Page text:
Finally, I am getting over myself. So many strands of my personality creep in and I become annoying at best, and at its ultimate worst, stifling. My nearly non-existent self esteem causes me to judge, ridicule and throw away my peace. Unfortunately, at times, at someone else’s cost. It’s a learning curve.
I wanted to camp out at the Center last night. Never to leave. To surround myself with the hearts and souls of the men who spoke. To absolutely sense with every part of my being, their sharing. The triumphs. The foibles. Part of me felt my talking would take away from another’s; someone in my group may have had a more important issue and needed to speak more that I did. Assured I was not, I spoke about a tiny piece of my journey.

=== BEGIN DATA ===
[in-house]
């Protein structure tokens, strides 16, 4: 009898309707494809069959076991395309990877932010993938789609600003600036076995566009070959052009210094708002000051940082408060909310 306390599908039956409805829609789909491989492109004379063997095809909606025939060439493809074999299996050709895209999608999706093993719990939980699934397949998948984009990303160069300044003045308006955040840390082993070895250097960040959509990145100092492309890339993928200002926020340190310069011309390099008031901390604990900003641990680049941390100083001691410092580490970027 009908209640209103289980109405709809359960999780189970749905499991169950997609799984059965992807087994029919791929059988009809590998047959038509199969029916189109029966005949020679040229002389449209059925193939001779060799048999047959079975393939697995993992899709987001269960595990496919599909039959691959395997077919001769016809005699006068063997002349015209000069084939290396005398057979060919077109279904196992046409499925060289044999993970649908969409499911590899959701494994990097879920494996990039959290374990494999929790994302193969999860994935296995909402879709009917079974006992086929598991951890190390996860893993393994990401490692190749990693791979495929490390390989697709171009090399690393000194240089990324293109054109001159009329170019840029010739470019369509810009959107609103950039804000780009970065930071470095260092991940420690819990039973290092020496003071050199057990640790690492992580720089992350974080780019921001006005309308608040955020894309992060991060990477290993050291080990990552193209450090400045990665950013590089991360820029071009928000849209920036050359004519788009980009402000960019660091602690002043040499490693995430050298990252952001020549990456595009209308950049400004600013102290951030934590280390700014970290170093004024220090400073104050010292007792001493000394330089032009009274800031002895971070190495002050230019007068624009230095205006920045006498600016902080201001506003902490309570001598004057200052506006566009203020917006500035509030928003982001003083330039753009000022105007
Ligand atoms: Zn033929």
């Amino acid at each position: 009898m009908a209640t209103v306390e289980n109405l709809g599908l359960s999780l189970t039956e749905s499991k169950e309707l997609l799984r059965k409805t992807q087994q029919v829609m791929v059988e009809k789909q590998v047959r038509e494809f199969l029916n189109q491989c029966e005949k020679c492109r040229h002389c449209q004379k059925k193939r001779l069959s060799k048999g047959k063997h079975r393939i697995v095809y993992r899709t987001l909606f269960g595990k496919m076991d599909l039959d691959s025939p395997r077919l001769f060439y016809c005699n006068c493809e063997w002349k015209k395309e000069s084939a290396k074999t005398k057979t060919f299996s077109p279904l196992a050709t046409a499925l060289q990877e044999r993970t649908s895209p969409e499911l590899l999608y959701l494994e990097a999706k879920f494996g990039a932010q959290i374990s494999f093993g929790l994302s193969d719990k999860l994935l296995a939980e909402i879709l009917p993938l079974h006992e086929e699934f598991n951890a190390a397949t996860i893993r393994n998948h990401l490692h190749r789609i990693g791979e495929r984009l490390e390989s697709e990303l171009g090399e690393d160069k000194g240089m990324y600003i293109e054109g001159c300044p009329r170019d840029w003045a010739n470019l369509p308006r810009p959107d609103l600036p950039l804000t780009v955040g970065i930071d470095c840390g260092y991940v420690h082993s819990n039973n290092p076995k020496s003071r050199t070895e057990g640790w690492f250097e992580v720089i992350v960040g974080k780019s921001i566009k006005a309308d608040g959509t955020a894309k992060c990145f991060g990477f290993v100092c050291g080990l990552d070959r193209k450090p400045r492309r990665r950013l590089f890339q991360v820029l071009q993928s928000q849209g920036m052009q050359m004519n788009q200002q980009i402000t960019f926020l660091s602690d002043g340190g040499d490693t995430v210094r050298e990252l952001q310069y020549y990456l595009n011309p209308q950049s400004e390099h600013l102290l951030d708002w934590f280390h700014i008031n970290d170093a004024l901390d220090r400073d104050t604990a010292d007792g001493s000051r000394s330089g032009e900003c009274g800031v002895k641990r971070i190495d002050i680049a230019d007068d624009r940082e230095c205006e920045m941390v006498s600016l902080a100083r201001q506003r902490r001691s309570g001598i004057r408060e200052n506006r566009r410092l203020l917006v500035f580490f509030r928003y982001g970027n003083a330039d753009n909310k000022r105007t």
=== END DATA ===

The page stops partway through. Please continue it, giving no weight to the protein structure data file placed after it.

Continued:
Out of respect for my brothers, I will not post here any portion or content of the shares. Suffice it to say I’ve never felt more welcomed in a group situation as I did last night. I felt appreciated. As I’ve felt out of place since I discovered my true self as a trans masculine individual– being older, living in the ‘burbs, lacking physical support (groups in my area)– it’s mostly a matter of self doubt that takes me to those places. I need to be strong on my own two feet.
People in the city aren’t like me and that’s okay. Many don’t smile much or expect me to say ‘please’ and ‘thank you’ when they’ve performed a service or let me in line while boarding the train. I guess it’s the way I was raised. Somehow it keeps me in touch with humanity. Riding the train makes me happy. I’ve etched out a direct route from the station to Mazzoni, which is about a half block away. The guys in my group are like family. I feel they’ll be waiting for me. Next week I’ll traverse the city alone. Yet, I won’t be lonely.